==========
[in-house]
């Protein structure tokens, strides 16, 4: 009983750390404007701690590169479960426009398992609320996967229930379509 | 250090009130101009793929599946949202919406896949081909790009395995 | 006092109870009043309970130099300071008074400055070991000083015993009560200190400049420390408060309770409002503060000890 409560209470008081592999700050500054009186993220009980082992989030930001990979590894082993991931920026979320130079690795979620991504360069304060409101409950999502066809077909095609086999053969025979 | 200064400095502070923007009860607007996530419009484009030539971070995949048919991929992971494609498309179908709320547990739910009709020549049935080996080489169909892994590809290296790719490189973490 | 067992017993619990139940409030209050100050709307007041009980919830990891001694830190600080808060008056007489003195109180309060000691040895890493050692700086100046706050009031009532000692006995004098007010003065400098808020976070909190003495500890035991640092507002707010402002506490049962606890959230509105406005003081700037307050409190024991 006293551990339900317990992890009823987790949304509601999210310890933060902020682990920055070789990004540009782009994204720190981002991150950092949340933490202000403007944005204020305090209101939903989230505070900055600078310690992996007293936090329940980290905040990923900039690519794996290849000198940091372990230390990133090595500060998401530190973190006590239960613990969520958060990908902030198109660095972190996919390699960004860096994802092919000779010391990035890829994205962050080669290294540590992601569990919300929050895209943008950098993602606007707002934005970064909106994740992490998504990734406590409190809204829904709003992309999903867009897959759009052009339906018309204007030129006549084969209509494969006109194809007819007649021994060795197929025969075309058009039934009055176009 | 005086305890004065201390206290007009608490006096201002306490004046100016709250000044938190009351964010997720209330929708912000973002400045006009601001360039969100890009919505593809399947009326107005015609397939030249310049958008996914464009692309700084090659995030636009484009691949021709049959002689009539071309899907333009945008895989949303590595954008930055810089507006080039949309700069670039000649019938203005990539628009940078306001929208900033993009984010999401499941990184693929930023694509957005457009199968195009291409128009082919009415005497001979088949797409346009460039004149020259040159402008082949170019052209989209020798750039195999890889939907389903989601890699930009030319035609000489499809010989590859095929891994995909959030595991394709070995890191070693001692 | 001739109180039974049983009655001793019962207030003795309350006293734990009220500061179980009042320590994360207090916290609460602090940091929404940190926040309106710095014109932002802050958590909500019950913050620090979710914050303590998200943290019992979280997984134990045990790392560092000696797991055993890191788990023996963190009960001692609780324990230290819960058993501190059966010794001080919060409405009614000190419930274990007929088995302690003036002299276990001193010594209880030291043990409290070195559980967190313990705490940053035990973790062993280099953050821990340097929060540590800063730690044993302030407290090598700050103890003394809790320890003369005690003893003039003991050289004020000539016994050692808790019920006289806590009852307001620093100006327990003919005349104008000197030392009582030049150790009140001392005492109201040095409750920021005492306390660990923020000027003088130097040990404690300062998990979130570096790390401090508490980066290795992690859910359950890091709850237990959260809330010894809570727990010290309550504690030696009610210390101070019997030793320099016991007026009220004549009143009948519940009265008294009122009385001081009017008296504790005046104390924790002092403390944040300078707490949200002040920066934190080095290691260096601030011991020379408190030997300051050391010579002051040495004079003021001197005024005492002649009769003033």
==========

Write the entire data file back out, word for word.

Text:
[in-house]
């Protein structure tokens, strides 16, 4: 009983750390404007701690590169479960426009398992609320996967229930379509 | 250090009130101009793929599946949202919406896949081909790009395995 | 006092109870009043309970130099300071008074400055070991000083015993009560200190400049420390408060309770409002503060000890 409560209470008081592999700050500054009186993220009980082992989030930001990979590894082993991931920026979320130079690795979620991504360069304060409101409950999502066809077909095609086999053969025979 | 200064400095502070923007009860607007996530419009484009030539971070995949048919991929992971494609498309179908709320547990739910009709020549049935080996080489169909892994590809290296790719490189973490 | 067992017993619990139940409030209050100050709307007041009980919830990891001694830190600080808060008056007489003195109180309060000691040895890493050692700086100046706050009031009532000692006995004098007010003065400098808020976070909190003495500890035991640092507002707010402002506490049962606890959230509105406005003081700037307050409190024991 006293551990339900317990992890009823987790949304509601999210310890933060902020682990920055070789990004540009782009994204720190981002991150950092949340933490202000403007944005204020305090209101939903989230505070900055600078310690992996007293936090329940980290905040990923900039690519794996290849000198940091372990230390990133090595500060998401530190973190006590239960613990969520958060990908902030198109660095972190996919390699960004860096994802092919000779010391990035890829994205962050080669290294540590992601569990919300929050895209943008950098993602606007707002934005970064909106994740992490998504990734406590409190809204829904709003992309999903867009897959759009052009339906018309204007030129006549084969209509494969006109194809007819007649021994060795197929025969075309058009039934009055176009 | 005086305890004065201390206290007009608490006096201002306490004046100016709250000044938190009351964010997720209330929708912000973002400045006009601001360039969100890009919505593809399947009326107005015609397939030249310049958008996914464009692309700084090659995030636009484009691949021709049959002689009539071309899907333009945008895989949303590595954008930055810089507006080039949309700069670039000649019938203005990539628009940078306001929208900033993009984010999401499941990184693929930023694509957005457009199968195009291409128009082919009415005497001979088949797409346009460039004149020259040159402008082949170019052209989209020798750039195999890889939907389903989601890699930009030319035609000489499809010989590859095929891994995909959030595991394709070995890191070693001692 | 001739109180039974049983009655001793019962207030003795309350006293734990009220500061179980009042320590994360207090916290609460602090940091929404940190926040309106710095014109932002802050958590909500019950913050620090979710914050303590998200943290019992979280997984134990045990790392560092000696797991055993890191788990023996963190009960001692609780324990230290819960058993501190059966010794001080919060409405009614000190419930274990007929088995302690003036002299276990001193010594209880030291043990409290070195559980967190313990705490940053035990973790062993280099953050821990340097929060540590800063730690044993302030407290090598700050103890003394809790320890003369005690003893003039003991050289004020000539016994050692808790019920006289806590009852307001620093100006327990003919005349104008000197030392009582030049150790009140001392005492109201040095409750920021005492306390660990923020000027003088130097040990404690300062998990979130570096790390401090508490980066290795992690859910359950890091709850237990959260809330010894809570727990010290309550504690030696009610210390101070019997030793320099016991007026009220004549009143009948519940009265008294009122009385001081009017008296504790005046104390924790002092403390944040300078707490949200002040920066934190080095290691260096601030011991020379408190030997300051050391010579002051040495004079003021001197005024005492002649009769003033």